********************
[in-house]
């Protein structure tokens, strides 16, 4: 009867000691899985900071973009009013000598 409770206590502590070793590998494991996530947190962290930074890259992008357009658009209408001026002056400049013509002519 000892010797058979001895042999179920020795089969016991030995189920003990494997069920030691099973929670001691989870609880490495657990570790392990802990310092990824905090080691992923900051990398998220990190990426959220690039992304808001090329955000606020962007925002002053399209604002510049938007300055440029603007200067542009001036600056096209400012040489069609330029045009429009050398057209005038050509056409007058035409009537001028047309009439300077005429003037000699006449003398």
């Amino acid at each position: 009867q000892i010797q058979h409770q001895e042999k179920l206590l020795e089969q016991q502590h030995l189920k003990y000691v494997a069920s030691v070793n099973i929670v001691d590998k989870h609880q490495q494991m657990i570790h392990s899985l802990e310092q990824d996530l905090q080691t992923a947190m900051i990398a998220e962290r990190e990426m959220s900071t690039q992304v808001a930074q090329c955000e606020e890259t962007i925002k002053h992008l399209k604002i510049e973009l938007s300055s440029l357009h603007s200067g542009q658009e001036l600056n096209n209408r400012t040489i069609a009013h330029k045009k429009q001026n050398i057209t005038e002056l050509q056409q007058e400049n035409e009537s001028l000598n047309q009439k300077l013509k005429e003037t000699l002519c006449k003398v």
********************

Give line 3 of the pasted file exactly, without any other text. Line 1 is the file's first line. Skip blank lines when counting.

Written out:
């Amino acid at each position: 009867q000892i010797q058979h409770q001895e042999k179920l206590l020795e089969q016991q502590h030995l189920k003990y000691v494997a069920s030691v070793n099973i929670v001691d590998k989870h609880q490495q494991m657990i570790h392990s899985l802990e310092q990824d996530l905090q080691t992923a947190m900051i990398a998220e962290r990190e990426m959220s900071t690039q992304v808001a930074q090329c955000e606020e890259t962007i925002k002053h992008l399209k604002i510049e973009l938007s300055s440029l357009h603007s200067g542009q658009e001036l600056n096209n209408r400012t040489i069609a009013h330029k045009k429009q001026n050398i057209t005038e002056l050509q056409q007058e400049n035409e009537s001028l000598n047309q009439k300077l013509k005429e003037t000699l002519c006449k003398v």